States Perform provides users with access to interactive, customizable and up-to-date comparative performance measurement data for 50 states in six key areas: fiscal and economic, public safety and justice, energy and environment, transportation, health and human services, and education. Compare performance across a few or all states, profile one state, view trends over time, and customize your results with graphs and maps.
Congress.gov is the official website for U.S. federal legislative information. The site provides access to accurate, timely, and complete legislative information for Members of Congress, legislative agencies, and the public. It is presented by the Library of Congress (LOC) using data from the Office of the Clerk of the U.S. House of Representatives, the Office of the Secretary of the Senate, the Government Publishing Office, Congressional Budget Office, and the LOC’s Congressional Research Service.
The scope of data collections and system functionality have continued to expand since THOMAS was launched in January 1995, when the 104th Congress convened. THOMAS was produced after Congressional leadership directed the Library of Congress to make federal legislative information freely available to the public.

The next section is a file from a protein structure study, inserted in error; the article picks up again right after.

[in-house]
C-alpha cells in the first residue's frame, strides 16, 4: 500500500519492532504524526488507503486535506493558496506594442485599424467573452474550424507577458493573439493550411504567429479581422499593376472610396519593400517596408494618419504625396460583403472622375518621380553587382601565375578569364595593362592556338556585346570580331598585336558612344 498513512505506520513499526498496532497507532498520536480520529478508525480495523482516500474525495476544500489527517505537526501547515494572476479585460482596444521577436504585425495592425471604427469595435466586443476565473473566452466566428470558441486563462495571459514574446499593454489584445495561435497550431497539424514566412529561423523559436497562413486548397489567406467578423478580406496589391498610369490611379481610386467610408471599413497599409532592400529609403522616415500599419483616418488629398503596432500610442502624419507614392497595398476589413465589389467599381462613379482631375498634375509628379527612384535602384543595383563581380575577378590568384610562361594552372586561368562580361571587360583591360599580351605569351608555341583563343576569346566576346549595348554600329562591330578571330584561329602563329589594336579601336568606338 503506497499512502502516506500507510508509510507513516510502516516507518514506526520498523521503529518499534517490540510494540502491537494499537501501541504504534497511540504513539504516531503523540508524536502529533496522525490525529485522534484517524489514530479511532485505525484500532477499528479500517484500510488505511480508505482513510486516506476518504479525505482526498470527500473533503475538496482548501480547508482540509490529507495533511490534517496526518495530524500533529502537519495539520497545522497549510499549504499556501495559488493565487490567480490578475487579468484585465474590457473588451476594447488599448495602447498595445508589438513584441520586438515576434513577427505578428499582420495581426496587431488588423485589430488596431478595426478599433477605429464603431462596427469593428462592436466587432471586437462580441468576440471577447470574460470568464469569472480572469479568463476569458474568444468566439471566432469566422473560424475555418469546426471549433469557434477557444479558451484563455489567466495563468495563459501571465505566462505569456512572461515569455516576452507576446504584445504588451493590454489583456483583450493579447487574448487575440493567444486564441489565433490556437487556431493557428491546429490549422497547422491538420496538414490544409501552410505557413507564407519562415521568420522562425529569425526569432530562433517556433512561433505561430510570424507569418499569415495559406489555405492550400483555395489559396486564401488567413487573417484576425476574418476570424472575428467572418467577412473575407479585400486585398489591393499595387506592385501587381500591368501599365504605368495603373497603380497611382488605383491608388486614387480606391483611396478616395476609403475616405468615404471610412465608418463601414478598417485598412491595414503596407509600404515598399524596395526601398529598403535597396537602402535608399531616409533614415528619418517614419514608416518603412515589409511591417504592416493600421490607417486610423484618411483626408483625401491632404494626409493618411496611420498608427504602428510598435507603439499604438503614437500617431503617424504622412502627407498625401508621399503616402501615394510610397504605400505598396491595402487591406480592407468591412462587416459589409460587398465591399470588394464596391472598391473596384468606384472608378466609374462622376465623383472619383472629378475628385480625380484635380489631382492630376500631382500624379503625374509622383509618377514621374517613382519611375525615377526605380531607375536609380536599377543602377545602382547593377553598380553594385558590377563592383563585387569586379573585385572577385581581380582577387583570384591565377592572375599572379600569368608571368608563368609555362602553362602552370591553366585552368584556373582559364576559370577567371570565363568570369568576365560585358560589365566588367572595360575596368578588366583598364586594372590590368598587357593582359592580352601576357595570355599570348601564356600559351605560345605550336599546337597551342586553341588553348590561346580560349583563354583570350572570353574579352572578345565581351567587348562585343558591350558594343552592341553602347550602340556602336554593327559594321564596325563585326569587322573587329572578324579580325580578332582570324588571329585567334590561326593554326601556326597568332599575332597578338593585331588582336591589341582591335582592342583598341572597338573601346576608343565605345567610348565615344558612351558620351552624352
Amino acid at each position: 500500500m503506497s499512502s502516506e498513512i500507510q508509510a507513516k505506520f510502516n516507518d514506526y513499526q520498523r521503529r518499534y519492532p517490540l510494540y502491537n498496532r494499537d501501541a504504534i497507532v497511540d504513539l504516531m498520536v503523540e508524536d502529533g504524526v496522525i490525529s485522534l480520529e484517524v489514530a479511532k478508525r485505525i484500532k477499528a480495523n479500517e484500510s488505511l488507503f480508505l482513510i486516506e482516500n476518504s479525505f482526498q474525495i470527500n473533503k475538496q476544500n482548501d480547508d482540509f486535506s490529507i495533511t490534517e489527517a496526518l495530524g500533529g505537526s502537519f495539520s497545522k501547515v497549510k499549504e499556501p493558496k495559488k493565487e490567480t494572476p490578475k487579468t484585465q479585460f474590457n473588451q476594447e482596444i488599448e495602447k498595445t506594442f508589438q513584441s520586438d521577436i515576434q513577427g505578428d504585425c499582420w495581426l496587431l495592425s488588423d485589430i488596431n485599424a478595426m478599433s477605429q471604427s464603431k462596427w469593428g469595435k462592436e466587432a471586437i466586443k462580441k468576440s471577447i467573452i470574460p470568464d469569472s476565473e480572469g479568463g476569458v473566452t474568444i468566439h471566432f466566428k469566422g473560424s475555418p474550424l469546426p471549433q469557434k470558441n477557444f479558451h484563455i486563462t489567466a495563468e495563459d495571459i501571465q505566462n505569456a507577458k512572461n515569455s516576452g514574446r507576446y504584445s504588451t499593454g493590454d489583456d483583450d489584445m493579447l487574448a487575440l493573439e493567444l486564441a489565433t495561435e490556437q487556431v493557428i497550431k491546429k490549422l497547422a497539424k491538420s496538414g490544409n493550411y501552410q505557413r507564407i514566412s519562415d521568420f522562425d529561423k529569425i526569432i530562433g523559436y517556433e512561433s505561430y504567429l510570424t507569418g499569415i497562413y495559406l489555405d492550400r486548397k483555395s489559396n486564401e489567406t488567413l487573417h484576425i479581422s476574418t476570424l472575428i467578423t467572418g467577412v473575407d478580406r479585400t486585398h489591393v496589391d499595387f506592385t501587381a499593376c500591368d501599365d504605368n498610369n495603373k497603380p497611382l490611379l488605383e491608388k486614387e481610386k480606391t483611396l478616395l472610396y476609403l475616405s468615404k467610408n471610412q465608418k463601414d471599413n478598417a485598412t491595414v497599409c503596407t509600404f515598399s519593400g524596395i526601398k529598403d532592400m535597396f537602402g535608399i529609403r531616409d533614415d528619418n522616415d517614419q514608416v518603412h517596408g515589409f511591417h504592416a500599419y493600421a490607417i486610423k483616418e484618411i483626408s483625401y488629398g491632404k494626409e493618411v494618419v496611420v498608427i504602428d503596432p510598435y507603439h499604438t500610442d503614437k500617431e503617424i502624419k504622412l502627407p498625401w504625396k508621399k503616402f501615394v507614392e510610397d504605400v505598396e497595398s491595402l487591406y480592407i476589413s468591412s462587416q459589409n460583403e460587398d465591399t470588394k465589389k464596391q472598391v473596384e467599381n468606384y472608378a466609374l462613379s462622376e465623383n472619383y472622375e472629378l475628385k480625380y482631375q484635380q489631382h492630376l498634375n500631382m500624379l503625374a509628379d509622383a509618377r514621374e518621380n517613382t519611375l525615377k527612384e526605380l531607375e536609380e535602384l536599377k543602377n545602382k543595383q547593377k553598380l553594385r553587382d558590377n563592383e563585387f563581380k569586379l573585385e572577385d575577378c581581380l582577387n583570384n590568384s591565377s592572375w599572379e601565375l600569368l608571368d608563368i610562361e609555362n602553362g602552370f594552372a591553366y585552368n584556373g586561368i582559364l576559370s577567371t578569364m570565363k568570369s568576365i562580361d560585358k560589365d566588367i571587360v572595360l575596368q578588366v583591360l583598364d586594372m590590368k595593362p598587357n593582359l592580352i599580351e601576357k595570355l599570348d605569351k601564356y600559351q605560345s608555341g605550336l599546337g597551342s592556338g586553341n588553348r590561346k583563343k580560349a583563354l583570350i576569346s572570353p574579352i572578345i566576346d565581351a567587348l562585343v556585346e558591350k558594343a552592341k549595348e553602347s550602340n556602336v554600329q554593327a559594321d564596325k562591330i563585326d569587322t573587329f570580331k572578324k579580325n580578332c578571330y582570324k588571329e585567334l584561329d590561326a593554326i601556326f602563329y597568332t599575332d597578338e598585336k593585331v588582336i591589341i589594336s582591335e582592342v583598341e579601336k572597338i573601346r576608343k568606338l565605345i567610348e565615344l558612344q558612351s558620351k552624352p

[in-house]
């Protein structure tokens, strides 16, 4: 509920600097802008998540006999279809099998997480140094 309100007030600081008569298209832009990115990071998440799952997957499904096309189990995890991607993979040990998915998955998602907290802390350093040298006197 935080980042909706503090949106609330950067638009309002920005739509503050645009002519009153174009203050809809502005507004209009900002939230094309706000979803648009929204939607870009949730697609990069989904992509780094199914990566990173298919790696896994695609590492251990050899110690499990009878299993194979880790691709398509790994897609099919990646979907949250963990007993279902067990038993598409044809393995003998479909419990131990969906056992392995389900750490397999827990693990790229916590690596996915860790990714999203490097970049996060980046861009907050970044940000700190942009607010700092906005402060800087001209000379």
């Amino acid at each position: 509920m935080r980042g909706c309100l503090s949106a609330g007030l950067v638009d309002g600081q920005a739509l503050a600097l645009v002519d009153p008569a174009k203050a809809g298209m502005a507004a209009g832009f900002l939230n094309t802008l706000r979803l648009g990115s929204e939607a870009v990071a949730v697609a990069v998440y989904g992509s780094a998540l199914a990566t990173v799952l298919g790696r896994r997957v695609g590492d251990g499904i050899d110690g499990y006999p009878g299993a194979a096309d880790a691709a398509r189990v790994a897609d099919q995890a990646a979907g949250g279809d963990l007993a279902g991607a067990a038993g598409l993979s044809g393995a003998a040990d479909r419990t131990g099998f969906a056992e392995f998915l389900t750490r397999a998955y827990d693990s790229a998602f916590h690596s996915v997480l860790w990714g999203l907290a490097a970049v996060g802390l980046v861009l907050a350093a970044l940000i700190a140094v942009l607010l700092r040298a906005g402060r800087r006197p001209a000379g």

Currently, 24 states have RTW laws. Of these, 12 states passed RTW laws prior to 1950 and another six passed them prior to 1960. The two most recent states to adopt RTW laws are Indiana and Michigan, both of which enacted legislation in 2012. Several other state legislatures are debating RTW laws.
Recent legislative proposals, with substantial numbers of cosponsors, would expand RTW policies nationwide. Advocates of national RTW laws claim that they would enhance personal freedom and employer flexibility. Opponents argue that such laws would weaken workers’ abilities to collectively bargain for more favorable compensation and working conditions. Proposals aiming to expand RTW policies typically strike the provisions of the NLRA that permit union security agreements.
National RTW proposals are often discussed in the context of the economic performance of states that have adopted them. However, research that compares outcomes in RTW and union security states is inconclusive. The recent data trends between RTW and union security states are relatively distinct, but, since it is difficult to determine the effect of a single variable on broader economic outcomes, the influence of RTW laws in these trends (if any) is unclear.
• Unionization rates in RTW states are less than half of what they are in union security states. It is ambiguous what portion of this difference is attributable to RTW laws, what portion is due to diverse preferences among states’ populations regarding unionization, and what portion is due to other factors.
• In the past decade, aggregate employment in RTW states has increased modestly while employment in union security states has declined. It is unclear if this growth is attributable to RTW, other pro-business policies (which tend to be concentrated in RTW states), or other factors.